History section needed...
Having just watched the hand-drawn opening credits of One of Our Dinosaurs is Missing and noticed a picture of a workman with a pneumatic drill, we wondered whether it was an appropriate illustration for a film supposedly set in the 1920s...
So, who invented the pneumatic drill, and when??
EdJogg 23:24, 13 February 2007 (UTC)
About.com says " Samuel Ingersoll invented the pneumatic drill in 1871. Charles Brady King of Detroit invented the pneumatic hammer (a hammer which is driven by compressed air) in 1890" billbeee 11:04, 5 March 2007 (UTC) billbeee has been known to use a jackhammer in the past, and has the carpel tunnel to prove it! (was it the Carpel Tunnel where John Henry met his end?) Removed a section that was a little "How-to". billbeee 07:42, 7 March 2007 (UTC)
Agree - needs some history. For instance, it is called a Jack hammer afer the cornish miners that used it so skillfully in the gold mines of CA in 1849. these men were called "Jacks" in the same way irish were called "micks" HarneyCreek 03:18, 20 August 2007 (UTC)
Please could someone explain? "Samuel Ingersoll invented the pneumatic drill in 1871." But then Germain Sommeiller (1815-1871) "pioneered the use of pneumatic drilling and dynamite to achieve record-breaking excavation speeds" in constructing the Fréjus Rail Tunnel (completed 1871, would otherwise have been completed in 1887). Must be some kind of magic!!!! Budhen (talk) 17:59, 21 January 2013 (UTC)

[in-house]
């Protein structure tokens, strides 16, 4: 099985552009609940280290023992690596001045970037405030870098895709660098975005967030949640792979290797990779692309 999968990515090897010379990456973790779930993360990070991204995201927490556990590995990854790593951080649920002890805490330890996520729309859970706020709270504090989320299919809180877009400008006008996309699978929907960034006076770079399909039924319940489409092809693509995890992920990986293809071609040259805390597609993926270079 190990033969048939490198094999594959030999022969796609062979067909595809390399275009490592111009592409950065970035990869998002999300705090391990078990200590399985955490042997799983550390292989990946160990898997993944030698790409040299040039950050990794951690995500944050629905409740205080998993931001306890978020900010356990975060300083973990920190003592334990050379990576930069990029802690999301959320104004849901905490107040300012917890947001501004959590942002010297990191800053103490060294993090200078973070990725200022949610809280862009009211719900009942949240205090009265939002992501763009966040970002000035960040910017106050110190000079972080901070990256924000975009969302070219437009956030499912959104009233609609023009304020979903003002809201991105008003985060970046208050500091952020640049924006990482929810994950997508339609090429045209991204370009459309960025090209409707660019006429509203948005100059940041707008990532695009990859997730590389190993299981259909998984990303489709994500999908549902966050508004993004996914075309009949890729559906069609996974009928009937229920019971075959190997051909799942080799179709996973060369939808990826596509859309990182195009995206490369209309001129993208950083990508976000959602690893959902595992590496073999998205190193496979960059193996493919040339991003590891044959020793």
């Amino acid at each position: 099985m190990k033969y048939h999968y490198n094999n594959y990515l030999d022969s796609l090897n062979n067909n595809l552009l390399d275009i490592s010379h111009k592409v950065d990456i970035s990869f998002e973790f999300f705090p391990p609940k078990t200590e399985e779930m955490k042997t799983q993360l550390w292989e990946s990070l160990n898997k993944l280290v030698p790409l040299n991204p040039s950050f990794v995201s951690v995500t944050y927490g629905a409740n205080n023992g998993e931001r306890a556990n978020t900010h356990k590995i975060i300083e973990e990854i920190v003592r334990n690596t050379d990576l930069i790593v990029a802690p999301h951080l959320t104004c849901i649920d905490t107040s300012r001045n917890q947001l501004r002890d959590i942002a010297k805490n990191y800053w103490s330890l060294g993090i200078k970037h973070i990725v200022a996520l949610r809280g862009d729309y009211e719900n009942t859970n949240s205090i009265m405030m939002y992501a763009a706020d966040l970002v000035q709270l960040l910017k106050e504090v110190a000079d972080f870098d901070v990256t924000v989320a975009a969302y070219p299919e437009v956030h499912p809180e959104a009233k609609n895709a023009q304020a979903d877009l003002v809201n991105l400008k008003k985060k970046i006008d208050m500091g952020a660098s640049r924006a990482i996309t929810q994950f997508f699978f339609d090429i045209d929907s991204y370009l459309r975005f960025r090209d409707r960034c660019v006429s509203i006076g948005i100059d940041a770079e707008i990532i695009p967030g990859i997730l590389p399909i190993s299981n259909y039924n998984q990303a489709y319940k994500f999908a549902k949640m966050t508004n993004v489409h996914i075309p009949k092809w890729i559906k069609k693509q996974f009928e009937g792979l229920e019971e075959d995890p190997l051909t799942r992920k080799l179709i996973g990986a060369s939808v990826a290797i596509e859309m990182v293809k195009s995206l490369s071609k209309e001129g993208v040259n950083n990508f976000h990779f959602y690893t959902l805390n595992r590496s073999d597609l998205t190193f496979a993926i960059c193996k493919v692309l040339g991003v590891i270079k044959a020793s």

agree on the history. Recently I read Ask the Dust, written by John Fante in 1939, he has a meat-loving character who sneaks into a barn at night, kills a calf with a jackhammer to the head, and brings the carcass back to his hotel. I don't remember where I found the description, but a manual jackhammer looks like a long shaft with a shoulder at the bottom and a heavy sleeve that slides down it to deliver the impact. --CliffC 04:39, 20 August 2007 (UTC)
- I believe the device you are describing is actually called a slide hammer. Frankja79 (talk) 17:44, 11 June 2012 (UTC)
Hmmm... The version as of 08/09/2009 said 'as it relies on the inertia of the mass of its body to drive the bit into the work.
No it doesn't. It relies on the momentum of the hammer to drive the bit into the work. The massive body is there for a number of other reasons: reduce recoil amplitude, workplace-abuse resistance, temperature insensitivity (i.e. cylinder and hammer made of same material), etc. 126.96.36.199 (talk) 15:04, 7 October 2009 (UTC)
About name of article
The proper and formal definition of jackhammer IS in fact a pneumatic drill. Air hammer is reserved for the definition of a percussive ONLY tool. 01:59, 31 March 2011 (UTC) — Preceding unsigned comment added by CocolutoBeans (talk • contribs) 01:55, 31 March 2011 (UTC)
- I have used a pneumatic drill for most of a day, on canal restoration. Anthony Appleyard (talk) 22:15, 7 June 2011 (UTC)
I wonder what happened to the English language? If I were in a workshop and wanted a drill I wouldn't dream of asking for a hammer, nor would I ask for a drill when I needed a hammer. Somehow if air is applied then "hammer" means "drill". Or maybe "drill" means "hammer". Does anyone know why? Budhen (talk) 18:08, 21 January 2013 (UTC)